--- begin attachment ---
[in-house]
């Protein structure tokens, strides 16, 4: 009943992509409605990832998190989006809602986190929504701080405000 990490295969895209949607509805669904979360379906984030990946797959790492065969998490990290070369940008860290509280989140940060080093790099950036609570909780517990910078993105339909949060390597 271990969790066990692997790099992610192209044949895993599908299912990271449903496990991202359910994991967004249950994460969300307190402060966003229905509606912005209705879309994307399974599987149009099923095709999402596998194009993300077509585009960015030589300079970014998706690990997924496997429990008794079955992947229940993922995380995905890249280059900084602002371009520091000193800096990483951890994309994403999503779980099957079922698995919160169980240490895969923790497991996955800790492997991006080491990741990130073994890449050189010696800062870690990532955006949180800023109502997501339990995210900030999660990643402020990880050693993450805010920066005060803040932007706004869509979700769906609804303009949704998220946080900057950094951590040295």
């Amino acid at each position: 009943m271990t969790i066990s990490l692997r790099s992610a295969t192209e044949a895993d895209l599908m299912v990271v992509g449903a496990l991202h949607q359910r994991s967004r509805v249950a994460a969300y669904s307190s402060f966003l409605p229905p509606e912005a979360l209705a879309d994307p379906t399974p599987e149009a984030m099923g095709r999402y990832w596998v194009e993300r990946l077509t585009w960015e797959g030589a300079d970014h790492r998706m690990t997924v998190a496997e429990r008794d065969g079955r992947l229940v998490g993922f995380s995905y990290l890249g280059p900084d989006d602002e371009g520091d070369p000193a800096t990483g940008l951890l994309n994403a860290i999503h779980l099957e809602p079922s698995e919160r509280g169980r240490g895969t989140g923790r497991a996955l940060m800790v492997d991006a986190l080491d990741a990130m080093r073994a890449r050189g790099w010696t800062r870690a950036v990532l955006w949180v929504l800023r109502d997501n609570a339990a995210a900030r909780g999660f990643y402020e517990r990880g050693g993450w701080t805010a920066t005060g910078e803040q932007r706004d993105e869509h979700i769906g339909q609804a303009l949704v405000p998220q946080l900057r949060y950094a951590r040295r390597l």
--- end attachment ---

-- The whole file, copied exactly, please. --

[in-house]
């Protein structure tokens, strides 16, 4: 009943992509409605990832998190989006809602986190929504701080405000 990490295969895209949607509805669904979360379906984030990946797959790492065969998490990290070369940008860290509280989140940060080093790099950036609570909780517990910078993105339909949060390597 271990969790066990692997790099992610192209044949895993599908299912990271449903496990991202359910994991967004249950994460969300307190402060966003229905509606912005209705879309994307399974599987149009099923095709999402596998194009993300077509585009960015030589300079970014998706690990997924496997429990008794079955992947229940993922995380995905890249280059900084602002371009520091000193800096990483951890994309994403999503779980099957079922698995919160169980240490895969923790497991996955800790492997991006080491990741990130073994890449050189010696800062870690990532955006949180800023109502997501339990995210900030999660990643402020990880050693993450805010920066005060803040932007706004869509979700769906609804303009949704998220946080900057950094951590040295």
């Amino acid at each position: 009943m271990t969790i066990s990490l692997r790099s992610a295969t192209e044949a895993d895209l599908m299912v990271v992509g449903a496990l991202h949607q359910r994991s967004r509805v249950a994460a969300y669904s307190s402060f966003l409605p229905p509606e912005a979360l209705a879309d994307p379906t399974p599987e149009a984030m099923g095709r999402y990832w596998v194009e993300r990946l077509t585009w960015e797959g030589a300079d970014h790492r998706m690990t997924v998190a496997e429990r008794d065969g079955r992947l229940v998490g993922f995380s995905y990290l890249g280059p900084d989006d602002e371009g520091d070369p000193a800096t990483g940008l951890l994309n994403a860290i999503h779980l099957e809602p079922s698995e919160r509280g169980r240490g895969t989140g923790r497991a996955l940060m800790v492997d991006a986190l080491d990741a990130m080093r073994a890449r050189g790099w010696t800062r870690a950036v990532l955006w949180v929504l800023r109502d997501n609570a339990a995210a900030r909780g999660f990643y402020e517990r990880g050693g993450w701080t805010a920066t005060g910078e803040q932007r706004d993105e869509h979700i769906g339909q609804a303009l949704v405000p998220q946080l900057r949060y950094a951590r040295r390597l």